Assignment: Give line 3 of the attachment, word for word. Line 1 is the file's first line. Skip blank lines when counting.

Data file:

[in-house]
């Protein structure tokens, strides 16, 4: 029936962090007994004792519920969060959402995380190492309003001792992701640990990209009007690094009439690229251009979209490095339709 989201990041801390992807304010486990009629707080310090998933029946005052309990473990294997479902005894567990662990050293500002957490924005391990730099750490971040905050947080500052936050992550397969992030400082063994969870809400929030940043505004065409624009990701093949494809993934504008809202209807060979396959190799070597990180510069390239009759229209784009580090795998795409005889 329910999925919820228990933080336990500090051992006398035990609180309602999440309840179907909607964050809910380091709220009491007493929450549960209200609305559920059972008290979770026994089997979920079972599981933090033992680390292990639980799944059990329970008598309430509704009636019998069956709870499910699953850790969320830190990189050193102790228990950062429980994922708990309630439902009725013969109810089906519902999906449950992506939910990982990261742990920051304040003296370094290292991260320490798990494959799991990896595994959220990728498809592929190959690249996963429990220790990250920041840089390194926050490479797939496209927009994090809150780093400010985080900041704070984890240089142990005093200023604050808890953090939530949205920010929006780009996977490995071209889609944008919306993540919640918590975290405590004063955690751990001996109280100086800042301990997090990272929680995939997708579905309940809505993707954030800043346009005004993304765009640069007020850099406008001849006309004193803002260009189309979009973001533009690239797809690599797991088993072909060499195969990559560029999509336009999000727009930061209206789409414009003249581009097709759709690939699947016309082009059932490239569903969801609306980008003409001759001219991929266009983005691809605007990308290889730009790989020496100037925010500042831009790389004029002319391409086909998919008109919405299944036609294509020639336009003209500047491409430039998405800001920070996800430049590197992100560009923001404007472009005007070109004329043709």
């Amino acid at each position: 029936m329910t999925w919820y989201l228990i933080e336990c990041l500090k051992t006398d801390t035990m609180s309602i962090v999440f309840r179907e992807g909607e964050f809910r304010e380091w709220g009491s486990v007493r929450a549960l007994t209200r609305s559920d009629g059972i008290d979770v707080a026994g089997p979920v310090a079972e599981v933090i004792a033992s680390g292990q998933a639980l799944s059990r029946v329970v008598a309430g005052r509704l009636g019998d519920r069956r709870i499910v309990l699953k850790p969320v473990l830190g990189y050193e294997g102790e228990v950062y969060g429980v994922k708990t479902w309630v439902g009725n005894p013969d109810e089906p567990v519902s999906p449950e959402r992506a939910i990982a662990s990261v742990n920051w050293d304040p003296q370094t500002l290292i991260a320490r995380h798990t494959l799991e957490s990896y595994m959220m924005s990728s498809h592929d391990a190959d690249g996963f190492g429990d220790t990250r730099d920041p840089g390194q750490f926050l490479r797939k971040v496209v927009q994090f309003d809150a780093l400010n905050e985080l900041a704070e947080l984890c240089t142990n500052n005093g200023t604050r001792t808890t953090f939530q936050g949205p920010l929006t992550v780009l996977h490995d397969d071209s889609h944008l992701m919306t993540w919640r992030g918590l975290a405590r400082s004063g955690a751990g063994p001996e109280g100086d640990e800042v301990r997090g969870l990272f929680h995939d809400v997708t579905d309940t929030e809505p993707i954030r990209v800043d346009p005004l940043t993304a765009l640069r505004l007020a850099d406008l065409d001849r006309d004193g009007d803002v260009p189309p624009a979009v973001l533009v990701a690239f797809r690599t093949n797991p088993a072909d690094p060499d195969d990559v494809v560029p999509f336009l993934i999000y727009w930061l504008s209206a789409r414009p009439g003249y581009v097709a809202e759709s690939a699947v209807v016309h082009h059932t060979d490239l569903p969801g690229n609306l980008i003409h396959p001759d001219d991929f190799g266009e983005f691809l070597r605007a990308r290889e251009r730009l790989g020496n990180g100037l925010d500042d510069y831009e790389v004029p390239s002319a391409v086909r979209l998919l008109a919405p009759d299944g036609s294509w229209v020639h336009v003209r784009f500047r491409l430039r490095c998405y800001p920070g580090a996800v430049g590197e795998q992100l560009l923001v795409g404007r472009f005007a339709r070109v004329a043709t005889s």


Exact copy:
């Amino acid at each position: 029936m329910t999925w919820y989201l228990i933080e336990c990041l500090k051992t006398d801390t035990m609180s309602i962090v999440f309840r179907e992807g909607e964050f809910r304010e380091w709220g009491s486990v007493r929450a549960l007994t209200r609305s559920d009629g059972i008290d979770v707080a026994g089997p979920v310090a079972e599981v933090i004792a033992s680390g292990q998933a639980l799944s059990r029946v329970v008598a309430g005052r509704l009636g019998d519920r069956r709870i499910v309990l699953k850790p969320v473990l830190g990189y050193e294997g102790e228990v950062y969060g429980v994922k708990t479902w309630v439902g009725n005894p013969d109810e089906p567990v519902s999906p449950e959402r992506a939910i990982a662990s990261v742990n920051w050293d304040p003296q370094t500002l290292i991260a320490r995380h798990t494959l799991e957490s990896y595994m959220m924005s990728s498809h592929d391990a190959d690249g996963f190492g429990d220790t990250r730099d920041p840089g390194q750490f926050l490479r797939k971040v496209v927009q994090f309003d809150a780093l400010n905050e985080l900041a704070e947080l984890c240089t142990n500052n005093g200023t604050r001792t808890t953090f939530q936050g949205p920010l929006t992550v780009l996977h490995d397969d071209s889609h944008l992701m919306t993540w919640r992030g918590l975290a405590r400082s004063g955690a751990g063994p001996e109280g100086d640990e800042v301990r997090g969870l990272f929680h995939d809400v997708t579905d309940t929030e809505p993707i954030r990209v800043d346009p005004l940043t993304a765009l640069r505004l007020a850099d406008l065409d001849r006309d004193g009007d803002v260009p189309p624009a979009v973001l533009v990701a690239f797809r690599t093949n797991p088993a072909d690094p060499d195969d990559v494809v560029p999509f336009l993934i999000y727009w930061l504008s209206a789409r414009p009439g003249y581009v097709a809202e759709s690939a699947v209807v016309h082009h059932t060979d490239l569903p969801g690229n609306l980008i003409h396959p001759d001219d991929f190799g266009e983005f691809l070597r605007a990308r290889e251009r730009l790989g020496n990180g100037l925010d500042d510069y831009e790389v004029p390239s002319a391409v086909r979209l998919l008109a919405p009759d299944g036609s294509w229209v020639h336009v003209r784009f500047r491409l430039r490095c998405y800001p920070g580090a996800v430049g590197e795998q992100l560009l923001v795409g404007r472009f005007a339709r070109v004329a043709t005889s």